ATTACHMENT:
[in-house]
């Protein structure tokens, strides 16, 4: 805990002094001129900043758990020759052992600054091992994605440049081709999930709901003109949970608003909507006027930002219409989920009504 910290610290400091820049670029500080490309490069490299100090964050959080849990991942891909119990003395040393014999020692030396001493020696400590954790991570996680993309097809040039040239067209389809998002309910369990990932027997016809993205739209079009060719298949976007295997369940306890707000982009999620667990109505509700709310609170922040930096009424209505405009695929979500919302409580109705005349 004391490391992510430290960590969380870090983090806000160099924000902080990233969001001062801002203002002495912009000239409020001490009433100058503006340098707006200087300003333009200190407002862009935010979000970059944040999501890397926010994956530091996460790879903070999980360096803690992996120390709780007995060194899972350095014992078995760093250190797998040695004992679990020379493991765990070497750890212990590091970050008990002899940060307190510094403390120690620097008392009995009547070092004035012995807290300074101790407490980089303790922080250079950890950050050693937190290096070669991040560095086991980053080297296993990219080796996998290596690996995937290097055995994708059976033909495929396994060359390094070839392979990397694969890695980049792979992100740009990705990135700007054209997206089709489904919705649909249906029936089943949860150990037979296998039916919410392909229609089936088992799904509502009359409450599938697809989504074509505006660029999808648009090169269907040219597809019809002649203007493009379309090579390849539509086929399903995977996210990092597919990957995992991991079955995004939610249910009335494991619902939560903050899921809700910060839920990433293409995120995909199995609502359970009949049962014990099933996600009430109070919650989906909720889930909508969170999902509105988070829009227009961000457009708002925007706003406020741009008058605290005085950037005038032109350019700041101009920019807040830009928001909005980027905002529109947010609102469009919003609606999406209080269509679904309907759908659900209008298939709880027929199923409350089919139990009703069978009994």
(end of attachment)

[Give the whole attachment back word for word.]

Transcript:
[in-house]
């Protein structure tokens, strides 16, 4: 805990002094001129900043758990020759052992600054091992994605440049081709999930709901003109949970608003909507006027930002219409989920009504 910290610290400091820049670029500080490309490069490299100090964050959080849990991942891909119990003395040393014999020692030396001493020696400590954790991570996680993309097809040039040239067209389809998002309910369990990932027997016809993205739209079009060719298949976007295997369940306890707000982009999620667990109505509700709310609170922040930096009424209505405009695929979500919302409580109705005349 004391490391992510430290960590969380870090983090806000160099924000902080990233969001001062801002203002002495912009000239409020001490009433100058503006340098707006200087300003333009200190407002862009935010979000970059944040999501890397926010994956530091996460790879903070999980360096803690992996120390709780007995060194899972350095014992078995760093250190797998040695004992679990020379493991765990070497750890212990590091970050008990002899940060307190510094403390120690620097008392009995009547070092004035012995807290300074101790407490980089303790922080250079950890950050050693937190290096070669991040560095086991980053080297296993990219080796996998290596690996995937290097055995994708059976033909495929396994060359390094070839392979990397694969890695980049792979992100740009990705990135700007054209997206089709489904919705649909249906029936089943949860150990037979296998039916919410392909229609089936088992799904509502009359409450599938697809989504074509505006660029999808648009090169269907040219597809019809002649203007493009379309090579390849539509086929399903995977996210990092597919990957995992991991079955995004939610249910009335494991619902939560903050899921809700910060839920990433293409995120995909199995609502359970009949049962014990099933996600009430109070919650989906909720889930909508969170999902509105988070829009227009961000457009708002925007706003406020741009008058605290005085950037005038032109350019700041101009920019807040830009928001909005980027905002529109947010609102469009919003609606999406209080269509679904309907759908659900209008298939709880027929199923409350089919139990009703069978009994």